Local area escapes worst of Hurricane Ian 

Tree limbs down on 34th Street at the intersection of 39th Avenue in Gainesville. on Thursday (Photo by C.J. Gish)
Tree limbs down on 34th Street at the intersection of 39th Avenue in Gainesville on Thursday morning.
Photo by C.J. Gish

With damages expected to exceed $60 billion, Hurricane Ian will go down as “the big one” for many Floridians, but for North Central Florida, the storm’s final track left locals relieved. 

As Ian gained strength in the Caribbean, forecasts pegged landfall along the Nature Coast, including potentially Levy County—which could have brought a storm surge as far inland as US 19. Instead, Ian curved hard and hit hard near Ft. Myers, leaving a wake of devastation and dozens dead.  

John MacDonald, director of Levy County Emergency Management, said Ian scared him a bit compared to past storms with predicted 15- or 16-foot storm surges and winds of more than 115 miles per hour. 

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“We were under the bullseye, then all of a sudden, day three, you go in there and you start seeing it take that track,” MacDonald said in a phone interview. 

He said the county saw a few downed trees caused due to wind gusts and the already saturated ground, but the Category 4 storm ultimately caused less damage than Tropical Storm Elsa last year.  

Levy County ordered evacuations for coastal and low-lying areas along with mobile homes. Bronson Middle High School opened as a general population shelter with the elementary school serving as a special needs shelter.  

MacDonald said the shelter had around 40 people and noted that the uncertain track and evacuation orders could hurt down the line.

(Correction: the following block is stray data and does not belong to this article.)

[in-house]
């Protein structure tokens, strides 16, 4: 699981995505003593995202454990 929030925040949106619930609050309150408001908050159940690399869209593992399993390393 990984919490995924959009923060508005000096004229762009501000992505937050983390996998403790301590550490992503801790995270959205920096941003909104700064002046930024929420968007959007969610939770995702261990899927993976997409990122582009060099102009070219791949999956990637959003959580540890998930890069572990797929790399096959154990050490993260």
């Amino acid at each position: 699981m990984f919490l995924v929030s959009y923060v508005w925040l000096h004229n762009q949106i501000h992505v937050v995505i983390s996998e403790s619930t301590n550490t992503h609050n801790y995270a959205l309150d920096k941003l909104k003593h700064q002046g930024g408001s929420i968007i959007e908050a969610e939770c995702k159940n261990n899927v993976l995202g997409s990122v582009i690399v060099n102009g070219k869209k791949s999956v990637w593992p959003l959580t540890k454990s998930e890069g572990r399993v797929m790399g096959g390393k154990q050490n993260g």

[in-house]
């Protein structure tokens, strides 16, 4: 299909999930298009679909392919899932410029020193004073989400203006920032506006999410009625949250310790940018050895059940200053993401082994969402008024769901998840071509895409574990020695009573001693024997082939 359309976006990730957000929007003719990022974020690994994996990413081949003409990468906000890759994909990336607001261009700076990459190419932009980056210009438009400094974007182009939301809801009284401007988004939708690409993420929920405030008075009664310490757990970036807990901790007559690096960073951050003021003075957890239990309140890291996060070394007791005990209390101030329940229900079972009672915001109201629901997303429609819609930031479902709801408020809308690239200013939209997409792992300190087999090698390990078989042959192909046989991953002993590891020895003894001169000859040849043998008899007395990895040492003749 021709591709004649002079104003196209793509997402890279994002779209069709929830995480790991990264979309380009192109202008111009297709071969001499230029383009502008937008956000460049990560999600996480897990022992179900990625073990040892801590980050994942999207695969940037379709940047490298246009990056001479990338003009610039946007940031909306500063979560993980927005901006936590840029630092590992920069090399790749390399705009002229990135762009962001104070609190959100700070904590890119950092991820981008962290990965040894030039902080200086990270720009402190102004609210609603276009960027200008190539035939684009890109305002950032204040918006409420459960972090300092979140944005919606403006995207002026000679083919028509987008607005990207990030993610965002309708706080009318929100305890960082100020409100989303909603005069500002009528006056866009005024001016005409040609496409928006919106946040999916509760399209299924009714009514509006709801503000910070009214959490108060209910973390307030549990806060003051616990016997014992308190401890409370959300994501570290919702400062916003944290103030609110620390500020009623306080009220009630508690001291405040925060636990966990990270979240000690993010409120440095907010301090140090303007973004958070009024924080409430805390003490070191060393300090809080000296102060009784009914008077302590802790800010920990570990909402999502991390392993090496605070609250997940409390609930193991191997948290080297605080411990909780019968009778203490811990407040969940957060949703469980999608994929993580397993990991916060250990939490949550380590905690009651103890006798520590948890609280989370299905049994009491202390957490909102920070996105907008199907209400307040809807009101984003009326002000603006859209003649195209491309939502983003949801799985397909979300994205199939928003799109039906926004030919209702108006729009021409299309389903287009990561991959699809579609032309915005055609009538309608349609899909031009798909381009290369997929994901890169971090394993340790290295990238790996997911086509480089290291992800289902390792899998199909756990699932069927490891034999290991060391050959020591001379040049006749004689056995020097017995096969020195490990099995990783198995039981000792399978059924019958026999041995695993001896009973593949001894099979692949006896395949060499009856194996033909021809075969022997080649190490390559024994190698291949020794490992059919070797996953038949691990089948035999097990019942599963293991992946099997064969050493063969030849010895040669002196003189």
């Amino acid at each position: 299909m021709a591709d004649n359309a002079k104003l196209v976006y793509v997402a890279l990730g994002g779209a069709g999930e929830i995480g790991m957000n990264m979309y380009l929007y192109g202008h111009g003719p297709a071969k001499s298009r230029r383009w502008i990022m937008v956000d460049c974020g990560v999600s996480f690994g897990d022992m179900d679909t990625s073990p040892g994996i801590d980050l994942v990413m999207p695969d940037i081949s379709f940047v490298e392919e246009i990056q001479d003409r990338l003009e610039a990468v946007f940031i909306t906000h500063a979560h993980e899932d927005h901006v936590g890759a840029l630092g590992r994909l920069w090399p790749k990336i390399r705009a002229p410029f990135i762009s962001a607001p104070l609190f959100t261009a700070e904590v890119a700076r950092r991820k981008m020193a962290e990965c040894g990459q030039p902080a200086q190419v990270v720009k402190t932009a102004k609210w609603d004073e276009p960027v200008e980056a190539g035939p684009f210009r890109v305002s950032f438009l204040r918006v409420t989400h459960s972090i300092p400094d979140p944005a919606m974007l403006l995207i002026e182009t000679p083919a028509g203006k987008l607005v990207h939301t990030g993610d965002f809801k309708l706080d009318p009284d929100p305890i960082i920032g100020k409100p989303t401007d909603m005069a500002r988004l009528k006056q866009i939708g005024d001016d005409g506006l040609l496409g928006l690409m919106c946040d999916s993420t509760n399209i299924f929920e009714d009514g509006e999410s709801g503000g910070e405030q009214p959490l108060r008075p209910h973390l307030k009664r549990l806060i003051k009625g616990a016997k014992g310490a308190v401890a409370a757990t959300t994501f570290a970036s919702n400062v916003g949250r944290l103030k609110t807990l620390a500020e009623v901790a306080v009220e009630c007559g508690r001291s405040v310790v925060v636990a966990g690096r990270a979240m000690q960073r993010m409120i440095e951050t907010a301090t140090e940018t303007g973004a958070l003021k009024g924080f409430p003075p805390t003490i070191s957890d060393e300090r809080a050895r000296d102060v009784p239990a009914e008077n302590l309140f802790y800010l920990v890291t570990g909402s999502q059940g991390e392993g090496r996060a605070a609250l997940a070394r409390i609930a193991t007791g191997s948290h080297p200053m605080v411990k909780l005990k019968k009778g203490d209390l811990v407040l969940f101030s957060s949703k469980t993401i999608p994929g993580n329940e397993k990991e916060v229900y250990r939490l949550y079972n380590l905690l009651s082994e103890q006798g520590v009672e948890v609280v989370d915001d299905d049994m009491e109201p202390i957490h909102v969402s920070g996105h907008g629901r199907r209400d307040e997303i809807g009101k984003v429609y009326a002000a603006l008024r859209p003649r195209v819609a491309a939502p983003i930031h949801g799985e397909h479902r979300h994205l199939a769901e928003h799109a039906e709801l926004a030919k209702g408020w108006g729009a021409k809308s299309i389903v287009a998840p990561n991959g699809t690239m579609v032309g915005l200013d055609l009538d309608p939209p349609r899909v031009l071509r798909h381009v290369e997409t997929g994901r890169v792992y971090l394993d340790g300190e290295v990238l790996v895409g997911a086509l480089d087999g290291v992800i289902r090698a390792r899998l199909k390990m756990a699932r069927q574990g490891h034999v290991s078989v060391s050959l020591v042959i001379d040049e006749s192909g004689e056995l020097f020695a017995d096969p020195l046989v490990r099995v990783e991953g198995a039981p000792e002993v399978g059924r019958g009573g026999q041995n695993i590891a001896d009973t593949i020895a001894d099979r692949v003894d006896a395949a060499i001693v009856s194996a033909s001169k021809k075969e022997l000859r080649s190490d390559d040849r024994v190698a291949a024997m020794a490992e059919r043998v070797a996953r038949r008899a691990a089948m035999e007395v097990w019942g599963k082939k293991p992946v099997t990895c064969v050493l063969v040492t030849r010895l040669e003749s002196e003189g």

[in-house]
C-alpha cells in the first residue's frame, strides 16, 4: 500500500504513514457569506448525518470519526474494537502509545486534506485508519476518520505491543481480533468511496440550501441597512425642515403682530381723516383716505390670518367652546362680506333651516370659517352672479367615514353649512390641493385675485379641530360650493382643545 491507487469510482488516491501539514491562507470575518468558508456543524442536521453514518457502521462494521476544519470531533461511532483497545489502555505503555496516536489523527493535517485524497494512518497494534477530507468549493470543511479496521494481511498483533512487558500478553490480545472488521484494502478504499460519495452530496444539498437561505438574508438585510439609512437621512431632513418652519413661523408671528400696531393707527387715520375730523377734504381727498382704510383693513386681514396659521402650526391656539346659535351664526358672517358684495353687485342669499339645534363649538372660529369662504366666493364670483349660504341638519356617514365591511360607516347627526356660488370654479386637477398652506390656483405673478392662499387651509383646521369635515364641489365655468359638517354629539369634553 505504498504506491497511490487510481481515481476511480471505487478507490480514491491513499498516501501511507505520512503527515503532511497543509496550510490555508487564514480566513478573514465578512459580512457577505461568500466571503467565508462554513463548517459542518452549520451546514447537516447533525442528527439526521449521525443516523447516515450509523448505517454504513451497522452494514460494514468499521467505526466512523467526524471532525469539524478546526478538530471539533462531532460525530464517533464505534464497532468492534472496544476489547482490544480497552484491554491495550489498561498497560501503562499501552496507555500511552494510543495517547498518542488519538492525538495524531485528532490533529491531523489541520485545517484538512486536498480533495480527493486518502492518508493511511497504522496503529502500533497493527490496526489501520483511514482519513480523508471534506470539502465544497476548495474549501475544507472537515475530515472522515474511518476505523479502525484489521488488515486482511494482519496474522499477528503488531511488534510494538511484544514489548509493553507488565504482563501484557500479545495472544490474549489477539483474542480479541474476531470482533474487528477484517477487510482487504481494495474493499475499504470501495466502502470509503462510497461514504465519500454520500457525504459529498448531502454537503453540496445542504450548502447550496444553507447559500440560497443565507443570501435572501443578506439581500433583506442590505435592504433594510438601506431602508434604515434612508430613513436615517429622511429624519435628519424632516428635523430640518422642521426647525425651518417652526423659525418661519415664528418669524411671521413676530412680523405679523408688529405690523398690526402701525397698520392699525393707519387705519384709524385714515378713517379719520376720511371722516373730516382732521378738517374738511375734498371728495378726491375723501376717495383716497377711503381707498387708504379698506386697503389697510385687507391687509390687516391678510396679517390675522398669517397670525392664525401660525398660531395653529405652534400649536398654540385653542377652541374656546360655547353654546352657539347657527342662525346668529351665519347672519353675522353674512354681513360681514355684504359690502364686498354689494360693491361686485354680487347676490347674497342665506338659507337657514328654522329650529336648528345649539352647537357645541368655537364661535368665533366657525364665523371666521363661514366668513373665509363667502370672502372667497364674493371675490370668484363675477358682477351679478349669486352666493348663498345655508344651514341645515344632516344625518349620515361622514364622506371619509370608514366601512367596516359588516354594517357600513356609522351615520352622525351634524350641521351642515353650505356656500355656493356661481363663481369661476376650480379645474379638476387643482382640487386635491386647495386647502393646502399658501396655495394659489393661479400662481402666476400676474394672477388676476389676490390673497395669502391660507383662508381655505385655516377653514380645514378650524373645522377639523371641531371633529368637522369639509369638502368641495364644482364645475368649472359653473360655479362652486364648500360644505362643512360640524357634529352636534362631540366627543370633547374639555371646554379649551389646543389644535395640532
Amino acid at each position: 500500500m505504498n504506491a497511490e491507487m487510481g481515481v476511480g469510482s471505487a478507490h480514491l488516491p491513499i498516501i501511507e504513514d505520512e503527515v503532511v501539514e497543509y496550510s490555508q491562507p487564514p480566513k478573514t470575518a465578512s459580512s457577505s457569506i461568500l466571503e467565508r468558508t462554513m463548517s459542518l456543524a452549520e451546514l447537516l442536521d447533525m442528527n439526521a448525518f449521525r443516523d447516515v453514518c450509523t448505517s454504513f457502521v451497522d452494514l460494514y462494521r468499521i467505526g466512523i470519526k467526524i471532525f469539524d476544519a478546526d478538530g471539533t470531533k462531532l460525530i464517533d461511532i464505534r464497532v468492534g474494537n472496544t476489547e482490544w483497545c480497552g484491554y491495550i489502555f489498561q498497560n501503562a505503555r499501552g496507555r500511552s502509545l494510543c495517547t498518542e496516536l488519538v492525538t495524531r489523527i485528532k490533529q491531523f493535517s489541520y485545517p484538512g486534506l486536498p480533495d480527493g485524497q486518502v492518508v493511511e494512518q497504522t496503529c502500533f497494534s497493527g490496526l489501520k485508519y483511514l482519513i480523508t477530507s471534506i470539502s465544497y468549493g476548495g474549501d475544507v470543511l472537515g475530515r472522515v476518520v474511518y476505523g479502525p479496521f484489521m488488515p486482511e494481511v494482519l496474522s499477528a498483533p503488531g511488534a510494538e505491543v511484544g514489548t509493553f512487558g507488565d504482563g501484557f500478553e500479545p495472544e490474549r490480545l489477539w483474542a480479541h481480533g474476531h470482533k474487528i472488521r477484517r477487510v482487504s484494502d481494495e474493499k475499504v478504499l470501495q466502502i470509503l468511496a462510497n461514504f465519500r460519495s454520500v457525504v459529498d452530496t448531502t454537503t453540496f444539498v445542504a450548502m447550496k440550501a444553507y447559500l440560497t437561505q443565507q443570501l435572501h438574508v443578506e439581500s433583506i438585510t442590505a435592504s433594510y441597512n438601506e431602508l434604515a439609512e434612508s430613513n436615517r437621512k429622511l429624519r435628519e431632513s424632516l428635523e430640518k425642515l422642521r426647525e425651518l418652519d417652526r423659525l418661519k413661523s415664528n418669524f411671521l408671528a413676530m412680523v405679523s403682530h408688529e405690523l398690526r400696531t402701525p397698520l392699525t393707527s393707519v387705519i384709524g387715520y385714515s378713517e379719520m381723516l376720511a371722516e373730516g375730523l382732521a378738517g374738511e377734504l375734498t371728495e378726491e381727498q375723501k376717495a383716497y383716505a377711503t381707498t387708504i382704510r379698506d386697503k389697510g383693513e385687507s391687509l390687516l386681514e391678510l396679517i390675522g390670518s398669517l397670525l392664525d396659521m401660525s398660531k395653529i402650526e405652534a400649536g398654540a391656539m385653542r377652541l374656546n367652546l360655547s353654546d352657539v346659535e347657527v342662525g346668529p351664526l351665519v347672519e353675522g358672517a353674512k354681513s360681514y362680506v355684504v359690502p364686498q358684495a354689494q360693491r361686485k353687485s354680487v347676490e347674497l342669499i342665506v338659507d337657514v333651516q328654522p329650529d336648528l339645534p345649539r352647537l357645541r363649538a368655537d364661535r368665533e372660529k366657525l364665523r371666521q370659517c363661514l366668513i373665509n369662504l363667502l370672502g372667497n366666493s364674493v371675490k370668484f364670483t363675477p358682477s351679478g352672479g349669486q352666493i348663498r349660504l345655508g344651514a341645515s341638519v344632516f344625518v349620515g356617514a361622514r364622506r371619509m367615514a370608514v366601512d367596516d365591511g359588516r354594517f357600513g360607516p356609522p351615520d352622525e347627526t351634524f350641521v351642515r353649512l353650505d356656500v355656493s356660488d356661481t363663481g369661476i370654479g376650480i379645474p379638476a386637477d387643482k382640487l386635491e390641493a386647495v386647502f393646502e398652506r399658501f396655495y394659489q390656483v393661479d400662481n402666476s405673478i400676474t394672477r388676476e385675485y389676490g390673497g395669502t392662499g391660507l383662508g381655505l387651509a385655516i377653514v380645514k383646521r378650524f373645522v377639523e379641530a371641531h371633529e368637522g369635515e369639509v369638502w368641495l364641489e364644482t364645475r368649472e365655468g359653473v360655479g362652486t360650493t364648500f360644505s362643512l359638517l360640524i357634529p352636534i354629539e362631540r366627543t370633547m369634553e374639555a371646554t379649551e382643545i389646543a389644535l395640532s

“It causes a lot of complacency when you start having storms pop up in the future,” MacDonald said. “It causes that uncertainty, so it does put a level of problems for us when the next one comes.”   

Gainesville, Newberry and High Springs sent emergency personnel southward to help with relief efforts before the tropical storm watch had lifted in the area. Forecasters had projected 6-8 inches of rainfall in Alachua County, but less than 2 inches materialized. 

Clay Electric reported 30,000 customer outages at the height of the storm, and 80 percent were restored by Friday morning. The Central Florida Electric Cooperative reported 1,510 customer outages on Thursday morning and by 1 p.m. only 165 customers still lacked power. Gainesville Regional Utilities reported restoring 17,605 outages along with help from out-of-state crews. 

High Springs held normal office hours on Friday, and Gainesville officially opened Depot Park at noon Friday. The remainder of the Gainesville parks officially reopened Monday. Even by Thursday evening, residents played soccer at Veterans Memorial Park as dogs walked their owners on the paths.  

MacDonald said Levy County might not hit the $175,000 threshold for certain federal assistance but encouraged all residents to report storm damage at levydisaster.com.  

“If we don’t trip it, then no harm no foul,” MacDonald said. “If we do trip it, then that opens the gates to where we can get some kind of federal assistance.”   

Meanwhile, Florida continued shuffling resources to the southwest and central counties. On Friday, 20 trucks with 1.2 million gallons of water headed from Lakeland to Fort Myers for hospitals without potable water, according to a press release from Gov. Ron DeSantis’ office. 

The Florida Disaster Fund surpassed $10 million in donations within 24 hours of being activated. On Friday, the Florida Division of Emergency Management (FDEM) began deploying more than 4,000 gallons of diesel to power water plants, drone teams to access flooding, more than 400 bottles of oxygen, 255 ambulances, 200 trucks of supplies and two full service mechanical shops. 

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